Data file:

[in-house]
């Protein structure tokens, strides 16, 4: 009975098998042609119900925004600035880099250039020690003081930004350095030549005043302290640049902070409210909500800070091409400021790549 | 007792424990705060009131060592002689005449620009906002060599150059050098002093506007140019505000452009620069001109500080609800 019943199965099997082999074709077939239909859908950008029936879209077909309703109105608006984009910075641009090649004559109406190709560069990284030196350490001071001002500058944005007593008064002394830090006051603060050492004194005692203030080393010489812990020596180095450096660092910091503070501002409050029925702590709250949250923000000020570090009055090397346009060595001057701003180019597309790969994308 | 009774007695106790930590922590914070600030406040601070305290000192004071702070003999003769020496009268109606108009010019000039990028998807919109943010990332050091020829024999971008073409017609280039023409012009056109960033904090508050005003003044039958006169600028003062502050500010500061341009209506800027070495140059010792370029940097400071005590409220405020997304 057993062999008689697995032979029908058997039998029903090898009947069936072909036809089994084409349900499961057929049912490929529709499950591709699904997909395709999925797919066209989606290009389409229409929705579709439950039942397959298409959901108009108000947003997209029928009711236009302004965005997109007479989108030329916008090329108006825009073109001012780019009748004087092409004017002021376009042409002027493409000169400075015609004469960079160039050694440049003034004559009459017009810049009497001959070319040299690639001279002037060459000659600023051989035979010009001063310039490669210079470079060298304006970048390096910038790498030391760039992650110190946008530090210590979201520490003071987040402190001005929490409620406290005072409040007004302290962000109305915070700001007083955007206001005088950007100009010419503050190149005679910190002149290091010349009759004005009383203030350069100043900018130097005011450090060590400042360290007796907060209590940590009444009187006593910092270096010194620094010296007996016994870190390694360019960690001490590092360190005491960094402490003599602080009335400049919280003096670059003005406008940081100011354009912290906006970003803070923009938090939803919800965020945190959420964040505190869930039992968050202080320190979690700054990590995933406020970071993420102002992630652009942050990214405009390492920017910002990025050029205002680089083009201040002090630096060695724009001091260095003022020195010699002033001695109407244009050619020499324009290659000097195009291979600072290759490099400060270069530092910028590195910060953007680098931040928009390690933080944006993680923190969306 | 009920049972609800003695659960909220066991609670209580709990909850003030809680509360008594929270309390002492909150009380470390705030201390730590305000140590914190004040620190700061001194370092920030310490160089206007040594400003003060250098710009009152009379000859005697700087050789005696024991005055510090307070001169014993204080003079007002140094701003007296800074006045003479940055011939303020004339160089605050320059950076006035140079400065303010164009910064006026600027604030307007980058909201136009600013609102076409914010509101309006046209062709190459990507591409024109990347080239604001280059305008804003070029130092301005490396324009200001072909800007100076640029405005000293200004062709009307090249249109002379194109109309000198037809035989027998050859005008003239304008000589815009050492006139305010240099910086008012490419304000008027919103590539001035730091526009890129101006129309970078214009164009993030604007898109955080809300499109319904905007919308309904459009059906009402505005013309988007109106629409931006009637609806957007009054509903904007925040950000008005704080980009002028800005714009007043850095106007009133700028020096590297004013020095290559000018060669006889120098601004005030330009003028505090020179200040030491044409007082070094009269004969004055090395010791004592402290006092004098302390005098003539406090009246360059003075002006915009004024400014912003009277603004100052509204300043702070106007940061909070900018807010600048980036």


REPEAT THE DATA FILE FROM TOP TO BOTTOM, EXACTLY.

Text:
[in-house]
């Protein structure tokens, strides 16, 4: 009975098998042609119900925004600035880099250039020690003081930004350095030549005043302290640049902070409210909500800070091409400021790549 | 007792424990705060009131060592002689005449620009906002060599150059050098002093506007140019505000452009620069001109500080609800 019943199965099997082999074709077939239909859908950008029936879209077909309703109105608006984009910075641009090649004559109406190709560069990284030196350490001071001002500058944005007593008064002394830090006051603060050492004194005692203030080393010489812990020596180095450096660092910091503070501002409050029925702590709250949250923000000020570090009055090397346009060595001057701003180019597309790969994308 | 009774007695106790930590922590914070600030406040601070305290000192004071702070003999003769020496009268109606108009010019000039990028998807919109943010990332050091020829024999971008073409017609280039023409012009056109960033904090508050005003003044039958006169600028003062502050500010500061341009209506800027070495140059010792370029940097400071005590409220405020997304 057993062999008689697995032979029908058997039998029903090898009947069936072909036809089994084409349900499961057929049912490929529709499950591709699904997909395709999925797919066209989606290009389409229409929705579709439950039942397959298409959901108009108000947003997209029928009711236009302004965005997109007479989108030329916008090329108006825009073109001012780019009748004087092409004017002021376009042409002027493409000169400075015609004469960079160039050694440049003034004559009459017009810049009497001959070319040299690639001279002037060459000659600023051989035979010009001063310039490669210079470079060298304006970048390096910038790498030391760039992650110190946008530090210590979201520490003071987040402190001005929490409620406290005072409040007004302290962000109305915070700001007083955007206001005088950007100009010419503050190149005679910190002149290091010349009759004005009383203030350069100043900018130097005011450090060590400042360290007796907060209590940590009444009187006593910092270096010194620094010296007996016994870190390694360019960690001490590092360190005491960094402490003599602080009335400049919280003096670059003005406008940081100011354009912290906006970003803070923009938090939803919800965020945190959420964040505190869930039992968050202080320190979690700054990590995933406020970071993420102002992630652009942050990214405009390492920017910002990025050029205002680089083009201040002090630096060695724009001091260095003022020195010699002033001695109407244009050619020499324009290659000097195009291979600072290759490099400060270069530092910028590195910060953007680098931040928009390690933080944006993680923190969306 | 009920049972609800003695659960909220066991609670209580709990909850003030809680509360008594929270309390002492909150009380470390705030201390730590305000140590914190004040620190700061001194370092920030310490160089206007040594400003003060250098710009009152009379000859005697700087050789005696024991005055510090307070001169014993204080003079007002140094701003007296800074006045003479940055011939303020004339160089605050320059950076006035140079400065303010164009910064006026600027604030307007980058909201136009600013609102076409914010509101309006046209062709190459990507591409024109990347080239604001280059305008804003070029130092301005490396324009200001072909800007100076640029405005000293200004062709009307090249249109002379194109109309000198037809035989027998050859005008003239304008000589815009050492006139305010240099910086008012490419304000008027919103590539001035730091526009890129101006129309970078214009164009993030604007898109955080809300499109319904905007919308309904459009059906009402505005013309988007109106629409931006009637609806957007009054509903904007925040950000008005704080980009002028800005714009007043850095106007009133700028020096590297004013020095290559000018060669006889120098601004005030330009003028505090020179200040030491044409007082070094009269004969004055090395010791004592402290006092004098302390005098003539406090009246360059003075002006915009004024400014912003009277603004100052509204300043702070106007940061909070900018807010600048980036």